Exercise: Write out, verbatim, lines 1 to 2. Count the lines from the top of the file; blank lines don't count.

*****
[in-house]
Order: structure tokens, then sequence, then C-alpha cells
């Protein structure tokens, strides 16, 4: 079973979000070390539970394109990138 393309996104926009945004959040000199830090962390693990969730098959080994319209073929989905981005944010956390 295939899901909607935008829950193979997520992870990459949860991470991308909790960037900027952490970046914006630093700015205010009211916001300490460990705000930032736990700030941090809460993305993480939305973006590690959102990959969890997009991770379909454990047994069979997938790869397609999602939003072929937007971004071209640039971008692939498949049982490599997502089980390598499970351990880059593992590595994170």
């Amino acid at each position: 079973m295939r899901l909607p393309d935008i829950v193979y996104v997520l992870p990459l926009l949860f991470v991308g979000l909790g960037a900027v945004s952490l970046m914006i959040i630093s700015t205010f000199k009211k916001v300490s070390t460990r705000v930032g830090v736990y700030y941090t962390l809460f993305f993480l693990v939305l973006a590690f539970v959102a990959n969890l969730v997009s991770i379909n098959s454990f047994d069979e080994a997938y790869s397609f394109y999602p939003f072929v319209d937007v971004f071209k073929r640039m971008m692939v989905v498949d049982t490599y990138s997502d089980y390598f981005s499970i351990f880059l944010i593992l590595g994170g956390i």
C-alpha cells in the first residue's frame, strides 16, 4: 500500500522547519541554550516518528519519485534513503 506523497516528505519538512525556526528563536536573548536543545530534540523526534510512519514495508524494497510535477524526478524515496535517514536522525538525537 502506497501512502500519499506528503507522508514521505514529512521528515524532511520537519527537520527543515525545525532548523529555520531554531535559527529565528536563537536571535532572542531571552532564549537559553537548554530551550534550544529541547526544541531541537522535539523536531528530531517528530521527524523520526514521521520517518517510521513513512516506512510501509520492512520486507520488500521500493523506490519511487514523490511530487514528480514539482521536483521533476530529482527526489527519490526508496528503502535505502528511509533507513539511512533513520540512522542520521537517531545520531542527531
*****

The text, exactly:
[in-house]
Order: structure tokens, then sequence, then C-alpha cells